With regards to whether there needs to be an FLS 2, Jones says Lloyds liquidity position has changed dramatically over the last few years, with its loan to deposit ratio approaching 100 per cent for its core business and 120 per cent for the group as a whole, which has been achieved through more customer deposits by removing non-core lending from its balance sheets.

So it is in a much better place than it was but that does not get away from the question about what happens when the FLS closes this year and what happens when FLS funds need to be repaid, under the terms of the scheme, in four years time.

“I would imagine the policy-makers will be looking at that with interest and realising that something needs to be done at some point in the future, unless the world has moved on so much by then”, he says.

As to whether we will start to see positive net lending rather than negative net lending from Lloyds, he is positive it will come.

“There is a price to be paid if the net total for all of those falls – we have been on decreasing trend for mortgages,” he says.

Under the terms of the FLS, the price of each bank’s borrowing in the scheme will depend on its net lending between 30 June 2012 and the end of 2013.

For banks maintaining or expanding their lending over that period, the fee will be 0.25 per cent a year on the amount borrowed.

For banks whose lending declines, the fee will go up by 0.25 per cent for each 1 per cent fall in lending up to a maximum fee of 1.5 per cent of the amount borrowed for banks that contract their stock of lending by 5 per cent or more.

“The FLS is a real driver to lend more and I would expect that to move more positively than it has done in the last few years,” he says.

Regulatory changes

Undoubtedly, the biggest thing to have occurred over the period that Jones has been in charge has been the Mortgage Market Review.

While he concedes it will change the industry, he points out that there are lots of good things in the MMR, chiefly through the way the industry has engaged with the FSA.

“Everyone involved should be proud of the fact that we got to a sensible place at the end of this,” he says.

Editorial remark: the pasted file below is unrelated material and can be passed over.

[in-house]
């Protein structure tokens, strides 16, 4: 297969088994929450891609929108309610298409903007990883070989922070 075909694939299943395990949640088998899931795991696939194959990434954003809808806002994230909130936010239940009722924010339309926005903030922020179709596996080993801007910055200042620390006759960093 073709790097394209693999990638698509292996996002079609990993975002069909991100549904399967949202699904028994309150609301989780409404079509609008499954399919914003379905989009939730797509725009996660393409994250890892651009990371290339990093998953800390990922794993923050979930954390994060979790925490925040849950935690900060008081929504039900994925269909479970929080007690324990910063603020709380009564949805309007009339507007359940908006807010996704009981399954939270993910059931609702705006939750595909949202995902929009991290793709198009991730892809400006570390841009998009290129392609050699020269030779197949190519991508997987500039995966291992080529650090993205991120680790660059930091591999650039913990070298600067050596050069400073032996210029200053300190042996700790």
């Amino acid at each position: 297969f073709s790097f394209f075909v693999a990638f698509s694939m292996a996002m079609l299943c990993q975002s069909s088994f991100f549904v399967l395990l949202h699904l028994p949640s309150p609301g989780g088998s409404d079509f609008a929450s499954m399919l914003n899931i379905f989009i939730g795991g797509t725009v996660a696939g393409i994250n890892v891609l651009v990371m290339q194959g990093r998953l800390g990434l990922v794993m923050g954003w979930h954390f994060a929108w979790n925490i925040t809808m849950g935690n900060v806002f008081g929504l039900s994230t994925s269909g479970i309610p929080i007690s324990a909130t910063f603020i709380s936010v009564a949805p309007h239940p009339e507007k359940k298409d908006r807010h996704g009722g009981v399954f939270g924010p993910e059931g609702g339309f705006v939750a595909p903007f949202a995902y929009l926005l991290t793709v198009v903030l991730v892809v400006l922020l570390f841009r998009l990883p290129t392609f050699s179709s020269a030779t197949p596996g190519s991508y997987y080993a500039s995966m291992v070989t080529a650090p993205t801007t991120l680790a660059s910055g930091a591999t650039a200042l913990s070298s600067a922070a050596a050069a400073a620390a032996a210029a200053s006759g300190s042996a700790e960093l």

On interest-only, he argues that the MMR has come to a good position.

But as to whether interest-only will be the big problem that claims management companies are hyping it up to be, he firmly disagrees.

“We are shortly to find out what the FSA thinks about interest-only,” he says, referring to the regulator’s much anticipated review of the interest-only that was announced with the final MMR rules. I have no doubt about two things, one is that there will be situations where a reasonable person will say wrong has been done here. But there will be a unique set of circumstances that apply to that specific case – I am equally confident that in the overwhelming majority of cases, it has been done properly.

“And to recognise even the question of how do you prove detriment to somebody which is what you might compensate someone for, when they have had the right to live free in this house over the last 25 years without ever having to buy it – it’s a very different to other situations in the media today.”

“For several years now, we have taken a lead in this industry to say what happened was wrong and we will fix it around payment protection insurance. I see interest-only in a completely different light.”

With regards to what lenders can do to help people on interest-only, talking to borrowers about their situation at the earliest possible instance is the first step. He firmly believes that by working with borrowers to move all or part of their mortgage to repayment at some point will be possible to find solutions for most people.

“People will live up to their obligations and we do our best to help people in every situation they find themselves.”